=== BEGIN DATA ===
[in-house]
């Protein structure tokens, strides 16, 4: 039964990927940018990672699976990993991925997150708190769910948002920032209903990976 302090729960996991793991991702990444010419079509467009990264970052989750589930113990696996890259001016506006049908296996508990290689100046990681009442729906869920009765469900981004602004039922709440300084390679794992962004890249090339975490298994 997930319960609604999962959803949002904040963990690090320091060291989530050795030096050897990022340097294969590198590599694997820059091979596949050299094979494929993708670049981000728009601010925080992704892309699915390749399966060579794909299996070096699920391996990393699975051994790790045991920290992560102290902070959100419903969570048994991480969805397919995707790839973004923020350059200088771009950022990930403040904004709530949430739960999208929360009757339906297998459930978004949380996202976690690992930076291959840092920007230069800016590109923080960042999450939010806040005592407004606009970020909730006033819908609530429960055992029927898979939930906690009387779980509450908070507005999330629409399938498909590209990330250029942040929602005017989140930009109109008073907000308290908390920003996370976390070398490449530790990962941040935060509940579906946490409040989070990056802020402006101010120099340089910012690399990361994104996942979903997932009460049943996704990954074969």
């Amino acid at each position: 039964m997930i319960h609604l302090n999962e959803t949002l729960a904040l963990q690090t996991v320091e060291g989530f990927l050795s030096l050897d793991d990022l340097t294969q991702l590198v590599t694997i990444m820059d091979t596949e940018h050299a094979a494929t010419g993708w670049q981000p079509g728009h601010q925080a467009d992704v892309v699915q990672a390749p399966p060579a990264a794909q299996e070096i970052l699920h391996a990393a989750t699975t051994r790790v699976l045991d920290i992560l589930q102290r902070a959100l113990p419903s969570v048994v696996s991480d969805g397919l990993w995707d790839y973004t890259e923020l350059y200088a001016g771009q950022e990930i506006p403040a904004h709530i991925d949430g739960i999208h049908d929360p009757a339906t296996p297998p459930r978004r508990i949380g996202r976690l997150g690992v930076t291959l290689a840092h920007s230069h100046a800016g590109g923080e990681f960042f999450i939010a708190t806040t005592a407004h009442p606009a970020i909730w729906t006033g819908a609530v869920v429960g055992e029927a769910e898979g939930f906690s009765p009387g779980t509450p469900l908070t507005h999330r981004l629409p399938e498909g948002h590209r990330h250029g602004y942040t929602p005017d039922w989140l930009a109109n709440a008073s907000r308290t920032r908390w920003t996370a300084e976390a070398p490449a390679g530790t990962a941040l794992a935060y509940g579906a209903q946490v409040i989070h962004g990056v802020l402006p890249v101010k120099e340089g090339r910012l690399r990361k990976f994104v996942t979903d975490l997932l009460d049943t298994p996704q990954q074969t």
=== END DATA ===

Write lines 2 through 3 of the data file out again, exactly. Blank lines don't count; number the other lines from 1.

């Protein structure tokens, strides 16, 4: 039964990927940018990672699976990993991925997150708190769910948002920032209903990976 302090729960996991793991991702990444010419079509467009990264970052989750589930113990696996890259001016506006049908296996508990290689100046990681009442729906869920009765469900981004602004039922709440300084390679794992962004890249090339975490298994 997930319960609604999962959803949002904040963990690090320091060291989530050795030096050897990022340097294969590198590599694997820059091979596949050299094979494929993708670049981000728009601010925080992704892309699915390749399966060579794909299996070096699920391996990393699975051994790790045991920290992560102290902070959100419903969570048994991480969805397919995707790839973004923020350059200088771009950022990930403040904004709530949430739960999208929360009757339906297998459930978004949380996202976690690992930076291959840092920007230069800016590109923080960042999450939010806040005592407004606009970020909730006033819908609530429960055992029927898979939930906690009387779980509450908070507005999330629409399938498909590209990330250029942040929602005017989140930009109109008073907000308290908390920003996370976390070398490449530790990962941040935060509940579906946490409040989070990056802020402006101010120099340089910012690399990361994104996942979903997932009460049943996704990954074969």
């Amino acid at each position: 039964m997930i319960h609604l302090n999962e959803t949002l729960a904040l963990q690090t996991v320091e060291g989530f990927l050795s030096l050897d793991d990022l340097t294969q991702l590198v590599t694997i990444m820059d091979t596949e940018h050299a094979a494929t010419g993708w670049q981000p079509g728009h601010q925080a467009d992704v892309v699915q990672a390749p399966p060579a990264a794909q299996e070096i970052l699920h391996a990393a989750t699975t051994r790790v699976l045991d920290i992560l589930q102290r902070a959100l113990p419903s969570v048994v696996s991480d969805g397919l990993w995707d790839y973004t890259e923020l350059y200088a001016g771009q950022e990930i506006p403040a904004h709530i991925d949430g739960i999208h049908d929360p009757a339906t296996p297998p459930r978004r508990i949380g996202r976690l997150g690992v930076t291959l290689a840092h920007s230069h100046a800016g590109g923080e990681f960042f999450i939010a708190t806040t005592a407004h009442p606009a970020i909730w729906t006033g819908a609530v869920v429960g055992e029927a769910e898979g939930f906690s009765p009387g779980t509450p469900l908070t507005h999330r981004l629409p399938e498909g948002h590209r990330h250029g602004y942040t929602p005017d039922w989140l930009a109109n709440a008073s907000r308290t920032r908390w920003t996370a300084e976390a070398p490449a390679g530790t990962a941040l794992a935060y509940g579906a209903q946490v409040i989070h962004g990056v802020l402006p890249v101010k120099e340089g090339r910012l690399r990361k990976f994104v996942t979903d975490l997932l009460d049943t298994p996704q990954q074969t």